All PCPs who submitted at least 6 months of referral data were included in the analysis. Referrals that did not occur face-to-face (e.g. eConsults) or did not indicate a target specialty were excluded.

Descriptive statistics were generated to identify the most frequently accessed services, the reason for referral, and whether referrals were procedural. As referral volumes per month did not follow a normal distribution, the number of referrals per PCP per month was reported using medians and interquartile ranges.


A total of 9509 referrals submitted by 30 PCPs from 20 clinics were eligible for analysis (Fig. 1 ).

Fig. 1
figure 1

Referral data

Respondent characteristics

Table 1 provides descriptive characteristics of PCPs and clinics. Most PCPs were female (63%) and trained in Canada (90%). Most clinics were established urban (70%) group practices (76%) without access to on-site specialist services (71%). Of the five clinics with access to on-site specialist services, three clinics had only one medical specialist while the other two clinics had two and eight medical specialists, respectively. Specialty type was not specified. All clinics reported using EMRs to order tests and prescribe medication, and 77% indicated they used them to make referrals. However, 40% of clinics reported completing referrals using a combination of paper-based and electronic methods, and 17% referred by paper alone.

Table 1 Respondent characteristics

Referral patterns

PCPs completed a median of 26 (interquartile range 11.5 to 31.8) referrals per month. Ninety-eight percent of included referrals (n = 9297) were directed to medical professionals while only 2% (n = 212) were directed to allied health professionals. Distribution of all medical specialty referrals is shown in Fig. 2. Pediatric specialty referrals made up 2.8% (n = 261) of medical specialty referrals.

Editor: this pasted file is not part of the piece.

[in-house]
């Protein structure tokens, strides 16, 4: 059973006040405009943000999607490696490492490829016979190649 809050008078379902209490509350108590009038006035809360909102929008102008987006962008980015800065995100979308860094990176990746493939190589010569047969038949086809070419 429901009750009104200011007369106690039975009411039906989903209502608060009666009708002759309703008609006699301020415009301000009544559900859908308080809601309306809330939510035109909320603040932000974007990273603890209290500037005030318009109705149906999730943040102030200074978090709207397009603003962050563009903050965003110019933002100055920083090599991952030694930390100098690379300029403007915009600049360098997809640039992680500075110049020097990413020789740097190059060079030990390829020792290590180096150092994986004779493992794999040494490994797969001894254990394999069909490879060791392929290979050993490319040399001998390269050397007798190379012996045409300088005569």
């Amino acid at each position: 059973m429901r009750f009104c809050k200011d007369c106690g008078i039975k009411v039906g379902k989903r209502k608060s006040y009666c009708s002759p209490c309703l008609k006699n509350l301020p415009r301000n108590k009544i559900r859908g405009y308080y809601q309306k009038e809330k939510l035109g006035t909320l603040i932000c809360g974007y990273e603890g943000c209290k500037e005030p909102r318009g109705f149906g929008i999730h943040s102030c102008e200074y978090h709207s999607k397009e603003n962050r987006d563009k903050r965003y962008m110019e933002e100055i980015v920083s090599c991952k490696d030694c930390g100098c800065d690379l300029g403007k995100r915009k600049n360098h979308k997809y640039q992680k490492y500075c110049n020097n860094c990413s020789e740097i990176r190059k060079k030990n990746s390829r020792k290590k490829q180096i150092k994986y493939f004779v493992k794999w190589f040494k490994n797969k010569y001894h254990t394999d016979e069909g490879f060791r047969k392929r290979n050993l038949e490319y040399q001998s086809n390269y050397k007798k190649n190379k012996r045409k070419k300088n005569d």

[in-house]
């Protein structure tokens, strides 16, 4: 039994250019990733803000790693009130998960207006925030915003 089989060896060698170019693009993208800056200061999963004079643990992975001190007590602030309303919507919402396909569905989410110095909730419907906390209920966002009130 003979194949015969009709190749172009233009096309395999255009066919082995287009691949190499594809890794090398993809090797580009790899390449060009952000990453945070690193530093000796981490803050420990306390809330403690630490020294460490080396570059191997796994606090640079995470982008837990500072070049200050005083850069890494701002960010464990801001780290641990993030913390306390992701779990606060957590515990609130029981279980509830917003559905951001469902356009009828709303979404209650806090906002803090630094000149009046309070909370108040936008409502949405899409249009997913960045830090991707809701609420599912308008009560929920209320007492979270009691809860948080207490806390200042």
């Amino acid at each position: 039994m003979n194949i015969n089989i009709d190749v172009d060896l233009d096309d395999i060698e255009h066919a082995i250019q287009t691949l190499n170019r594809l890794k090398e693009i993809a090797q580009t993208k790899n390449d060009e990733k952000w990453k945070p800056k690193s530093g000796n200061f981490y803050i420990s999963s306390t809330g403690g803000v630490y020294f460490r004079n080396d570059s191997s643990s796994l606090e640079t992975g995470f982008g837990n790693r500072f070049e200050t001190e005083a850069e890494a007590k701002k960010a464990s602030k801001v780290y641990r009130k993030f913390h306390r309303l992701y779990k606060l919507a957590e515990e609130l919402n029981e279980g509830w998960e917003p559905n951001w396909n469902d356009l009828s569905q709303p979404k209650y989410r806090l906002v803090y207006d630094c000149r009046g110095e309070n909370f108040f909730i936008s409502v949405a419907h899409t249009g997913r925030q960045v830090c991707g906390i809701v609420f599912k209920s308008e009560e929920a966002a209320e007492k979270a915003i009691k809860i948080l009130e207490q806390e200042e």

Fig. 2
figure 2

Medical specialty referral distribution (N = 9297)

Of the 9297 referrals directed to medical professionals, 55% (n = 5118) were directed to non-surgical specialties while 45% (n = 4167) were directed to surgical specialties. The top non-surgical specialty referrals were identified as gastroenterology (20.4%, n = 1042), dermatology (16.7%, n = 854), clinical immunology & allergy (7.4%, n = 380), cardiology (7.4%, n = 378), neurology (5.4%, n = 277), psychiatry (5.4%, n = 276), respirology (4.8%, n = 218), general internal medicine (4.1%, n = 208), rheumatology (3.8%, n = 196) and general pediatrics (3.7%, n = 187).

Among referrals to medical specialists, 30.8% were identified as procedural, 40.9% as non-procedural, and 28.3% were unspecified (Table 2). More than half of all referrals to gastroenterology, obstetrics and gynecology, general surgery, and plastic surgery were identified as procedural. Colonoscopy made up 62.3% of all gastroenterology referrals and 24.1% of general surgery referrals.

Table 2 Top 10 medical specialty referrals by procedure (N = 9297)

Distribution of allied health referrals is shown in Fig. 3. The top five were identified as psychology, diabetes education, physiotherapy, chiropody/podiatry, and optometry.

Fig. 3
figure 3

Allied health referral distribution (N = 212)